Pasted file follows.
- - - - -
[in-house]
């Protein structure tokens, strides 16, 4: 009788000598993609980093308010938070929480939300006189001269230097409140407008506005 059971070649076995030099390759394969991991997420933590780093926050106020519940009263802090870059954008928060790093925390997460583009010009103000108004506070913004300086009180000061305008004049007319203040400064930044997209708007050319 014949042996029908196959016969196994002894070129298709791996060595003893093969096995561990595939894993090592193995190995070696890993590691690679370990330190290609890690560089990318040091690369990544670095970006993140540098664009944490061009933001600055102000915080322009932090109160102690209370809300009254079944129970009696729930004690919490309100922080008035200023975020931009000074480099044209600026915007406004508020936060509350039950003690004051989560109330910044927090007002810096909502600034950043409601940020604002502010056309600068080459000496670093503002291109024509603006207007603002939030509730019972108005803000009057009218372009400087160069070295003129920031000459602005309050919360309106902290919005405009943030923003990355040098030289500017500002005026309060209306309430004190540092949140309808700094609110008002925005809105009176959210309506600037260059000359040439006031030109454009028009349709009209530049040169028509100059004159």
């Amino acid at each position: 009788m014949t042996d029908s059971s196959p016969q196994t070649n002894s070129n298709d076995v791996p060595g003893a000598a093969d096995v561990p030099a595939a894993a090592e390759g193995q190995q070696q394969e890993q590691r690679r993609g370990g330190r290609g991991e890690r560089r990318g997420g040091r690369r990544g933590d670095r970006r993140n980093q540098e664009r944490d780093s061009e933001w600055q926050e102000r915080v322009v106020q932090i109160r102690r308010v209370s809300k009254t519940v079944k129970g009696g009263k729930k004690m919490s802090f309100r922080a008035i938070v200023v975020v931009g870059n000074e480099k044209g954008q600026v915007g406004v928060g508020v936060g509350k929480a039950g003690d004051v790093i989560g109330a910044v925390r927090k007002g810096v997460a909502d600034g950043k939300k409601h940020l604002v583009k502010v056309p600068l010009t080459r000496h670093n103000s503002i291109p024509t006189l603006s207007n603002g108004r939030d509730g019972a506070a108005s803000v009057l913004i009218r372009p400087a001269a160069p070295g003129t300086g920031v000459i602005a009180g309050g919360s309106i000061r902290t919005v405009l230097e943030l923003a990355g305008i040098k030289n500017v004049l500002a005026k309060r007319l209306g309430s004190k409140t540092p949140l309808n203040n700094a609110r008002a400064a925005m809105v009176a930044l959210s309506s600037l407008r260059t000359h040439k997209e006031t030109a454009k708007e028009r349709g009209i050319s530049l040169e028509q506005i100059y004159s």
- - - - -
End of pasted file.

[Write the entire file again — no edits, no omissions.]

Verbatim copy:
[in-house]
């Protein structure tokens, strides 16, 4: 009788000598993609980093308010938070929480939300006189001269230097409140407008506005 059971070649076995030099390759394969991991997420933590780093926050106020519940009263802090870059954008928060790093925390997460583009010009103000108004506070913004300086009180000061305008004049007319203040400064930044997209708007050319 014949042996029908196959016969196994002894070129298709791996060595003893093969096995561990595939894993090592193995190995070696890993590691690679370990330190290609890690560089990318040091690369990544670095970006993140540098664009944490061009933001600055102000915080322009932090109160102690209370809300009254079944129970009696729930004690919490309100922080008035200023975020931009000074480099044209600026915007406004508020936060509350039950003690004051989560109330910044927090007002810096909502600034950043409601940020604002502010056309600068080459000496670093503002291109024509603006207007603002939030509730019972108005803000009057009218372009400087160069070295003129920031000459602005309050919360309106902290919005405009943030923003990355040098030289500017500002005026309060209306309430004190540092949140309808700094609110008002925005809105009176959210309506600037260059000359040439006031030109454009028009349709009209530049040169028509100059004159």
């Amino acid at each position: 009788m014949t042996d029908s059971s196959p016969q196994t070649n002894s070129n298709d076995v791996p060595g003893a000598a093969d096995v561990p030099a595939a894993a090592e390759g193995q190995q070696q394969e890993q590691r690679r993609g370990g330190r290609g991991e890690r560089r990318g997420g040091r690369r990544g933590d670095r970006r993140n980093q540098e664009r944490d780093s061009e933001w600055q926050e102000r915080v322009v106020q932090i109160r102690r308010v209370s809300k009254t519940v079944k129970g009696g009263k729930k004690m919490s802090f309100r922080a008035i938070v200023v975020v931009g870059n000074e480099k044209g954008q600026v915007g406004v928060g508020v936060g509350k929480a039950g003690d004051v790093i989560g109330a910044v925390r927090k007002g810096v997460a909502d600034g950043k939300k409601h940020l604002v583009k502010v056309p600068l010009t080459r000496h670093n103000s503002i291109p024509t006189l603006s207007n603002g108004r939030d509730g019972a506070a108005s803000v009057l913004i009218r372009p400087a001269a160069p070295g003129t300086g920031v000459i602005a009180g309050g919360s309106i000061r902290t919005v405009l230097e943030l923003a990355g305008i040098k030289n500017v004049l500002a005026k309060r007319l209306g309430s004190k409140t540092p949140l309808n203040n700094a609110r008002a400064a925005m809105v009176a930044l959210s309506s600037l407008r260059t000359h040439k997209e006031t030109a454009k708007e028009r349709g009209i050319s530049l040169e028509q506005i100059y004159s």